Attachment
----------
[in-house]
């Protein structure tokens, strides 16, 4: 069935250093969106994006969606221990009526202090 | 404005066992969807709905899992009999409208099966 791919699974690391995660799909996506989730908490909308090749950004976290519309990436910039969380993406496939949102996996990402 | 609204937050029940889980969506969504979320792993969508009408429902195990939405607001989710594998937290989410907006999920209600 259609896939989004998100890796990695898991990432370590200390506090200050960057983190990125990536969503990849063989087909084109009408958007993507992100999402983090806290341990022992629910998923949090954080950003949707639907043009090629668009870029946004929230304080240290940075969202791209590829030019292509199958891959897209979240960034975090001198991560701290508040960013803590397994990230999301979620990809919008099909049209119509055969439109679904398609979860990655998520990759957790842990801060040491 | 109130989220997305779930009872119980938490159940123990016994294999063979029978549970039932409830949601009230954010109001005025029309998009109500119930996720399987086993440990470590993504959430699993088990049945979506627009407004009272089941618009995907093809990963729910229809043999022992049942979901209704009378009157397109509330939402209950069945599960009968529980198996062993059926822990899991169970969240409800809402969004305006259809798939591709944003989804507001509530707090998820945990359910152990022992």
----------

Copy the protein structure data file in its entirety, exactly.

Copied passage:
[in-house]
């Protein structure tokens, strides 16, 4: 069935250093969106994006969606221990009526202090 | 404005066992969807709905899992009999409208099966 791919699974690391995660799909996506989730908490909308090749950004976290519309990436910039969380993406496939949102996996990402 | 609204937050029940889980969506969504979320792993969508009408429902195990939405607001989710594998937290989410907006999920209600 259609896939989004998100890796990695898991990432370590200390506090200050960057983190990125990536969503990849063989087909084109009408958007993507992100999402983090806290341990022992629910998923949090954080950003949707639907043009090629668009870029946004929230304080240290940075969202791209590829030019292509199958891959897209979240960034975090001198991560701290508040960013803590397994990230999301979620990809919008099909049209119509055969439109679904398609979860990655998520990759957790842990801060040491 | 109130989220997305779930009872119980938490159940123990016994294999063979029978549970039932409830949601009230954010109001005025029309998009109500119930996720399987086993440990470590993504959430699993088990049945979506627009407004009272089941618009995907093809990963729910229809043999022992049942979901209704009378009157397109509330939402209950069945599960009968529980198996062993059926822990899991169970969240409800809402969004305006259809798939591709944003989804507001509530707090998820945990359910152990022992």